Critical thinking is an educational domain concerned with good reasoning. In the broad sense critical thinking includes both formal and informal logic. The narrow sense of critical thinking (as it is often taught in universities) is primarily concerned with (and often equated with) informal logic. Formal logic primarily involves the study of logical systems, logical axioms, logical consistency, and logical validity; and informal logic primarily involves argument identification, argument interpretation, unstated premise identification, and informal fallacies. (See “What is Logic?” for more information.) Critical thinking is generally not thought to be merely about memorizing logical facts. Instead, it is also thought to involve the development of critical thinking skills, the critical thinking attitude, and critical thinking virtues. The purpose of this paper is to briefly discuss critical thinking skills, the critical thinking attitude, and critical thinking virtues.
What do skills have to do with critical thinking?
Knowledge of logic (good reasoning) is not sufficient to guarantee that we are actually able to reason well in day to day life. Critical thinking is not thought to be completely divorced from reality. It is thought that we should not only want to know facts about logic, but also want to be skilled in actually reasoning well in day to day life. Knowing what it means to reason well can help us actually reason well, but it is not enough. Practice is needed to help improve our critical thinking skills. Various exercises given in critical thinking classes (e.g. to interpret arguments and identify unstated premises) give us an opportunity to apply our knowledge of logic and help us learn how to better apply logic to various unique contexts. We can continue to do these exercises outside the classroom and continue to become more skilled as a result.
What does our attitude have to do with critical thinking?
A person can have the knowledge and skill that enables them to reason well, but that doesn’t mean that she will actually reason well. The person with a critical thinking attitude will actually be willing to reason well. (Some people have this attitude more than others.) We could generally say that a person with the critical thinking attitude wants to believe whatever is likely true and is interested in finding out which beliefs are best supported by the information currently available. A critical thinking attitude is related to the motivation to try to reason well, but it can also motivate an attempt to use various strategies to overcome personal limitations. For example, a person with the critical thinking attitude should also realize everyone suffers from cognitive biases that often make reasoning alone inadequate, so she should sometimes be willing to make her reasoning publically known to others who can help find errors in her reasoning process. (See “Cognitive Bias & Informal Fallacies” for more information.) Additionally, a person with the critical thinking attitude should often rely on the expertise of others rather than to try to assess all arguments on her own because expertise is often required to properly evaluate an argument. (A snake oil salesman might persuade many nonexperts that her medical product can cure various ills, but it is unlikely to persuade a medical scientist.)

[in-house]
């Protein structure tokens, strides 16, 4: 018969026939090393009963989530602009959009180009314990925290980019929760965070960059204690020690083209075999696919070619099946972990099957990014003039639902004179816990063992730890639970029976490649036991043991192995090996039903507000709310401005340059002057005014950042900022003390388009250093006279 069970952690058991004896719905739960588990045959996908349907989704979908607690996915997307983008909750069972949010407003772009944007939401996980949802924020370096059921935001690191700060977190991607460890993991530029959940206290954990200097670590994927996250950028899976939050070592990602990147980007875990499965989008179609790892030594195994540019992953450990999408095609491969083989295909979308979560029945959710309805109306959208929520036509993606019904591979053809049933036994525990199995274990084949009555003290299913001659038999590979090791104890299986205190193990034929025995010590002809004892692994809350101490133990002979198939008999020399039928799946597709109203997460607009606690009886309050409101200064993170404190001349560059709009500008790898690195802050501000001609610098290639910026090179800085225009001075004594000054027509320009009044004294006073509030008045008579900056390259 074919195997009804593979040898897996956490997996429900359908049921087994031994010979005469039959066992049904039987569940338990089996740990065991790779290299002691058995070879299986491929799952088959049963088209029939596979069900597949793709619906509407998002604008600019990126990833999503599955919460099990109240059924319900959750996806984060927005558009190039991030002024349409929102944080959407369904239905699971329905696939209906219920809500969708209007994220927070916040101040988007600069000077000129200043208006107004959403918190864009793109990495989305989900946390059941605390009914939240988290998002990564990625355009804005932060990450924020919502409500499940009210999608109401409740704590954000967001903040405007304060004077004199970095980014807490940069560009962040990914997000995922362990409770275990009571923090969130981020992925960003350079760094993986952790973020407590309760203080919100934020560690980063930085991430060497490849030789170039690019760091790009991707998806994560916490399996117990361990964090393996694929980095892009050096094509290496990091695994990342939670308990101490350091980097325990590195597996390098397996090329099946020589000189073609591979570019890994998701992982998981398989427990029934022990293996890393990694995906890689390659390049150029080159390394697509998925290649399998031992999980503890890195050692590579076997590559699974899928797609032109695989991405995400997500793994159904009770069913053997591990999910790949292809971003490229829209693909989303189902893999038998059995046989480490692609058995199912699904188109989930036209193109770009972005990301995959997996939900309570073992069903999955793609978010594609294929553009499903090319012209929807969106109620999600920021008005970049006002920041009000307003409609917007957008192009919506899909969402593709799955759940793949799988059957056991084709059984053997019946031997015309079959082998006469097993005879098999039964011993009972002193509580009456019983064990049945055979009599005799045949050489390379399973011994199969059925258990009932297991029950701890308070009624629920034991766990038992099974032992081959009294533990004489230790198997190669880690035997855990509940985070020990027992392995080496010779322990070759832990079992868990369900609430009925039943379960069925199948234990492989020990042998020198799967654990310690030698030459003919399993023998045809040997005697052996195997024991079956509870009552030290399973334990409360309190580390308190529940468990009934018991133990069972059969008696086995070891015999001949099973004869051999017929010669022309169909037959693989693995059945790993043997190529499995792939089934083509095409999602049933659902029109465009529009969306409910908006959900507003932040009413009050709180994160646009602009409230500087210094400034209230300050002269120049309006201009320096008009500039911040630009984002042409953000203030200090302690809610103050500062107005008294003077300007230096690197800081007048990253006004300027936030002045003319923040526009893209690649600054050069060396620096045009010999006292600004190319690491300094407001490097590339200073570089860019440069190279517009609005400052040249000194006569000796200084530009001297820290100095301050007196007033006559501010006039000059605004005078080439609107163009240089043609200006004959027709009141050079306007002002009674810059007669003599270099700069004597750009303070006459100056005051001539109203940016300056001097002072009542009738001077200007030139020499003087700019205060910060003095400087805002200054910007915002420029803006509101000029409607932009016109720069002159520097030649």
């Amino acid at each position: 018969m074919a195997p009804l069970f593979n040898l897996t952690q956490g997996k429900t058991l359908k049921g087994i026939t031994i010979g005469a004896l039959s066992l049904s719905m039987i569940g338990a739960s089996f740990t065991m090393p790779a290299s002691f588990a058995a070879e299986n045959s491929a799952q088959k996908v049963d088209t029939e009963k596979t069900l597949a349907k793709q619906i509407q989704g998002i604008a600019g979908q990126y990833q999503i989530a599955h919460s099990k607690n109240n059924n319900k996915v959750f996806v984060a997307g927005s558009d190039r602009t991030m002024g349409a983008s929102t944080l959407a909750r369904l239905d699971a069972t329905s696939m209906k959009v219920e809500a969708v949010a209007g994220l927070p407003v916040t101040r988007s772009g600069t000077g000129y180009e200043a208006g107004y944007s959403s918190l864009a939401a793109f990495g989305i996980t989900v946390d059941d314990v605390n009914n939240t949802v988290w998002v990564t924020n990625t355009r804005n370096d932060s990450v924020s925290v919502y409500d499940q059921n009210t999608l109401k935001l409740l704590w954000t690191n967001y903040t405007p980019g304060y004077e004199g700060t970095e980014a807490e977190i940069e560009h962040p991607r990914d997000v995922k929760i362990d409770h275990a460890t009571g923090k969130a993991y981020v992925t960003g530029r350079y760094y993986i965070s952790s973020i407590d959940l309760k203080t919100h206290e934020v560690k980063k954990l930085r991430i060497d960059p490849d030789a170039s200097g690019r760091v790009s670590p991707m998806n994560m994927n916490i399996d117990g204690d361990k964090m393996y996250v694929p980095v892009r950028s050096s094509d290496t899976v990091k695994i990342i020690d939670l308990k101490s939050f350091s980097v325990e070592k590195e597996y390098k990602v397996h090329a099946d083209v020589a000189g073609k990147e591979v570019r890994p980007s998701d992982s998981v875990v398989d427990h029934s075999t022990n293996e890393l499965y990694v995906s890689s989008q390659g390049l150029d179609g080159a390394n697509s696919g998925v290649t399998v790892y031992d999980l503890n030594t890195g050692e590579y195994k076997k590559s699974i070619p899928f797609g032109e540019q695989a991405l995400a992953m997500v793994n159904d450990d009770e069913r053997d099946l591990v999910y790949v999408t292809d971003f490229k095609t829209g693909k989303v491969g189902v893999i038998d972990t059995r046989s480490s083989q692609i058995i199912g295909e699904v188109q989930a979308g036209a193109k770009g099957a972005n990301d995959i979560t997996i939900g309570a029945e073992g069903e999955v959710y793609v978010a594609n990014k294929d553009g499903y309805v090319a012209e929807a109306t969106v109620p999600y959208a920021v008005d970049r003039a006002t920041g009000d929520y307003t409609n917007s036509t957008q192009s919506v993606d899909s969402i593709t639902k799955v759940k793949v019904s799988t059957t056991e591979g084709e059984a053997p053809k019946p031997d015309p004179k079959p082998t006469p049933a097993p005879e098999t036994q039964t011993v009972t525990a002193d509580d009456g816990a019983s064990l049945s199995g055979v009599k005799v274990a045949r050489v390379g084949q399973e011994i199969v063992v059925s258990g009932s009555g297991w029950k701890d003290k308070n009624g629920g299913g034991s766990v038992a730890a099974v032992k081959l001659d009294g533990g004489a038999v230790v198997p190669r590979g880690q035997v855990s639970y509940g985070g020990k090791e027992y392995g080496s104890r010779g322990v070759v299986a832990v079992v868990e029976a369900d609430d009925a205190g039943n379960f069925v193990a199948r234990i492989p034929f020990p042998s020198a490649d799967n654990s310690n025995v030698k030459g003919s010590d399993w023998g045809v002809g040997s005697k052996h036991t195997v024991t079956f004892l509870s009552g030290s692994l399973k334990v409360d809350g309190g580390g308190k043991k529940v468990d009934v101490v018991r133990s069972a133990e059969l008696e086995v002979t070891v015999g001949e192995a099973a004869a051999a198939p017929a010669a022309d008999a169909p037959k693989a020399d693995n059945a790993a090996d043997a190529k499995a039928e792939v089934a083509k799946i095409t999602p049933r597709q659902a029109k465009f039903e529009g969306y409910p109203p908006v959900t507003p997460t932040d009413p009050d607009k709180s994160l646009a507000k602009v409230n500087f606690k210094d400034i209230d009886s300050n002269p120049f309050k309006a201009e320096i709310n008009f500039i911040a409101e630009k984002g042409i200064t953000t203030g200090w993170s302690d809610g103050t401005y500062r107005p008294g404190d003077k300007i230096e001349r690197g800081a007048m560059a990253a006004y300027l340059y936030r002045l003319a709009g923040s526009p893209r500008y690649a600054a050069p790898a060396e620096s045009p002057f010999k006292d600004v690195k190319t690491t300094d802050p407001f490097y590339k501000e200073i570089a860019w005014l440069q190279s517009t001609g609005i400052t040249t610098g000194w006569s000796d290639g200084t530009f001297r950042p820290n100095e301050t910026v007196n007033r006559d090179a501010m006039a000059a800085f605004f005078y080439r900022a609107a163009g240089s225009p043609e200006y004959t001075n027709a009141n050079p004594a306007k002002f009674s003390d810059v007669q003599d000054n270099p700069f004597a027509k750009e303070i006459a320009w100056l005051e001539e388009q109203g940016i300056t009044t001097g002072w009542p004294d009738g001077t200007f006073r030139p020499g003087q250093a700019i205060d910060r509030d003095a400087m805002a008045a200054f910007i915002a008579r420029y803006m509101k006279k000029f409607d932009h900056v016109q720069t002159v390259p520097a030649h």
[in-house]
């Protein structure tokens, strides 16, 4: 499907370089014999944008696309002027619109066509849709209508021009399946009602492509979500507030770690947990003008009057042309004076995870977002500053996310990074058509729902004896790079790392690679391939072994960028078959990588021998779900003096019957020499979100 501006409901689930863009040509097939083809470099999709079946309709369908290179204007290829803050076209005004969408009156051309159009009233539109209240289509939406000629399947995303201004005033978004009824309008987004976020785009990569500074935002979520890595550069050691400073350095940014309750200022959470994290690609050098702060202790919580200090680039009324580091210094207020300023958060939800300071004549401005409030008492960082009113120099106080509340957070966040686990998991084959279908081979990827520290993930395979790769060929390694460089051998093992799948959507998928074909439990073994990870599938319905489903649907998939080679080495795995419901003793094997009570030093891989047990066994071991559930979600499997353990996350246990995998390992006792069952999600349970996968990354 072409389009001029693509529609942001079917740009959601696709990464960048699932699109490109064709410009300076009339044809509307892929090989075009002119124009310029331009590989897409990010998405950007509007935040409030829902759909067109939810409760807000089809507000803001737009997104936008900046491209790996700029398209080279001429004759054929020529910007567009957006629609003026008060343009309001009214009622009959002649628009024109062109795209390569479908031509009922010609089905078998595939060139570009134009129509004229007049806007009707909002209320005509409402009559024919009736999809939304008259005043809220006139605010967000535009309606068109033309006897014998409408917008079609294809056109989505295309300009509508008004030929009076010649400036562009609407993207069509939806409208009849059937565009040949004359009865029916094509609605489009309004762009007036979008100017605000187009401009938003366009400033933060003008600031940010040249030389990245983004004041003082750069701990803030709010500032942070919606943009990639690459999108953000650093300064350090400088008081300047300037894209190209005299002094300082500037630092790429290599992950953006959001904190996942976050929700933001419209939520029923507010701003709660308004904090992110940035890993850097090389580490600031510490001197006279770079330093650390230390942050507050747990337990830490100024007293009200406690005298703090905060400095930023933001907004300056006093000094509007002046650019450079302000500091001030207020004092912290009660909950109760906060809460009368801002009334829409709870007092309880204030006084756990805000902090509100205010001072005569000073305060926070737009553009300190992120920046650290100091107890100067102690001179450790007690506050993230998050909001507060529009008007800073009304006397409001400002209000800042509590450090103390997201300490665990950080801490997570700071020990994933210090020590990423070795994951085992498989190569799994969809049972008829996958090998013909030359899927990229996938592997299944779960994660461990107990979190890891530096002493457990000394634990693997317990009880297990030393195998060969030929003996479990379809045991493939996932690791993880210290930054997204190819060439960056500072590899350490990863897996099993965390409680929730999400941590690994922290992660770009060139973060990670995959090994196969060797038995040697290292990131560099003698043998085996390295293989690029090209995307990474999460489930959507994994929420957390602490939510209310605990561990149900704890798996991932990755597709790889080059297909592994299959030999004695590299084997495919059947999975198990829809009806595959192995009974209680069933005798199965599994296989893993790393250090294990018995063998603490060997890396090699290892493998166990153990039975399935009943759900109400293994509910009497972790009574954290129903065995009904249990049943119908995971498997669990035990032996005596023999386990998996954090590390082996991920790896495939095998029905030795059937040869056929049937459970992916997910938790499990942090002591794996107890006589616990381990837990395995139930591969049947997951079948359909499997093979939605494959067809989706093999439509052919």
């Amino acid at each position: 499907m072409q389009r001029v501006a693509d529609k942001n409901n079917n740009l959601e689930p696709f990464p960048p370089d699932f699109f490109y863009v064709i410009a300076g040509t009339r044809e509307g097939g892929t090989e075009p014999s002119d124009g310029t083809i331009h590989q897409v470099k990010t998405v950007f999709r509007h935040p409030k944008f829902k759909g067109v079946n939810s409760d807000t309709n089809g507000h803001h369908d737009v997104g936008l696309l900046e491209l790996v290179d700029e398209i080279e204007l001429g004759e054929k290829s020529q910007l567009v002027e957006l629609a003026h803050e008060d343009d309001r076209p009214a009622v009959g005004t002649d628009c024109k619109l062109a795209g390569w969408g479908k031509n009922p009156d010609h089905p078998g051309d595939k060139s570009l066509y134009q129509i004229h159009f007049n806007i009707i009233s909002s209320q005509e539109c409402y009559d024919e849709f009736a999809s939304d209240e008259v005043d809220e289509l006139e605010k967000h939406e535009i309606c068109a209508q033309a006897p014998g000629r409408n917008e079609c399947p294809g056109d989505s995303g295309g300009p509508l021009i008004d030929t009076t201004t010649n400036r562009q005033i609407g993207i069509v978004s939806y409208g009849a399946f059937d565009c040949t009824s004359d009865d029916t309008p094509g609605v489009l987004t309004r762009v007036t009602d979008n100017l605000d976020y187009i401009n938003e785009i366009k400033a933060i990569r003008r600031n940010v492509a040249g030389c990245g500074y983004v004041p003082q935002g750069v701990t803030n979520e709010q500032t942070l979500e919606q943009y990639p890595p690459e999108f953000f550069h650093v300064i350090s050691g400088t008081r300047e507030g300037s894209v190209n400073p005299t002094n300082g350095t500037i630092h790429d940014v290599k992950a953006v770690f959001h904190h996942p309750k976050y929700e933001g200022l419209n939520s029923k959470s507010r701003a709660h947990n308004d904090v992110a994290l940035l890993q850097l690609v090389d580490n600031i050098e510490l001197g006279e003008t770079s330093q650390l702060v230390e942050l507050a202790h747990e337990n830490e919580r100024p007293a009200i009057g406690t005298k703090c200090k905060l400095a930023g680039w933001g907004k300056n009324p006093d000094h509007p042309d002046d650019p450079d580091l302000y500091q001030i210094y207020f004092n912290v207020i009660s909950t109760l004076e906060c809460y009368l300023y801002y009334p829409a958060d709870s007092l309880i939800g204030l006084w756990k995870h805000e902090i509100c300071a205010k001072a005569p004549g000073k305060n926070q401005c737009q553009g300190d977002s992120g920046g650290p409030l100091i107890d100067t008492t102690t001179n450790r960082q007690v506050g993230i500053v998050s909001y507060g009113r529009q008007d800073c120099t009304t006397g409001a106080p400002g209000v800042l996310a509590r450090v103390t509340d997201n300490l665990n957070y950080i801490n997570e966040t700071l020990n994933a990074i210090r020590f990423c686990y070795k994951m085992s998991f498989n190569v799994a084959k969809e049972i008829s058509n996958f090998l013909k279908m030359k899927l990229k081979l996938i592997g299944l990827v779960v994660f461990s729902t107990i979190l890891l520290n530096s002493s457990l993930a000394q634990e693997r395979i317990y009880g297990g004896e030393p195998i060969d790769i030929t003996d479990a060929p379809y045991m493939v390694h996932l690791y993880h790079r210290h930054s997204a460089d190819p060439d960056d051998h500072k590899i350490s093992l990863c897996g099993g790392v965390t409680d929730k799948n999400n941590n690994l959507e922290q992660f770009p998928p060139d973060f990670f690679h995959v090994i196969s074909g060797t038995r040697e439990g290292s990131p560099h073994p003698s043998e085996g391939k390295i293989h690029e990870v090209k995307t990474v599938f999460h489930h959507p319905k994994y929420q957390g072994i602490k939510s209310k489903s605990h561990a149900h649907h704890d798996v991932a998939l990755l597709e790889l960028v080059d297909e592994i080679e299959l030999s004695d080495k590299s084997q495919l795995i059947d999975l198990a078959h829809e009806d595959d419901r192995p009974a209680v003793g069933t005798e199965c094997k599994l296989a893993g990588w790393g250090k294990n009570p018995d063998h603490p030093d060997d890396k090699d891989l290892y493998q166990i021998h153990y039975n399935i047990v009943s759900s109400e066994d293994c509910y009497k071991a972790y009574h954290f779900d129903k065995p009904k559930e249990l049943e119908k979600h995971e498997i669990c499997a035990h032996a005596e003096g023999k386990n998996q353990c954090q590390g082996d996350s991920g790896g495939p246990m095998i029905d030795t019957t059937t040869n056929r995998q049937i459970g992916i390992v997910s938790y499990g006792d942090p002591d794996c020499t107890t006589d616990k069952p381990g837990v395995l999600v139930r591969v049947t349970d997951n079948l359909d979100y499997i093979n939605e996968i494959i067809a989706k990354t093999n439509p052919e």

What do virtues have to do with critical thinking?
A person can have the knowledge, skill, and attitude required to reason well, but still lack certain characteristics that help her reason well in various contexts. These characteristics are also known as ‘critical thinking dispositions’ or ‘intellectual virtues.’ (See “Intellectual Virtue, Dogmatism, Fanaticism, and Terrorism” for more information.) Perhaps the two most important critical thinking virtues consists in the right balance between skepticism and open-mindedness. A person with a disposition to refuse to believe anything that is insufficiently supported is appropriately skeptical, and a person with a disposition to be willing to believe anything that is rationally required is appropriately open-minded. On the other hand a person who has a disposition to believe certain things that are inadequately supported is gullible, and a person with a disposition to be unwilling to believe certain things that are rationally required is close-minded.
Consider a person who believes that she has lucky underwear because she often did well playing tennis when wearing the underwear. That’s an example of fallaciously using anecdotal evidence to one-sidedly support a belief while simultaneously ignoring counter-evidence. She is being gullible insofar as she is believing something on inadequate evidence, and she is being close-minded insofar as she is unwilling to change her mind based on the counter-evidence. She is rationally required not to think she has magic underwear, but she does so anyway.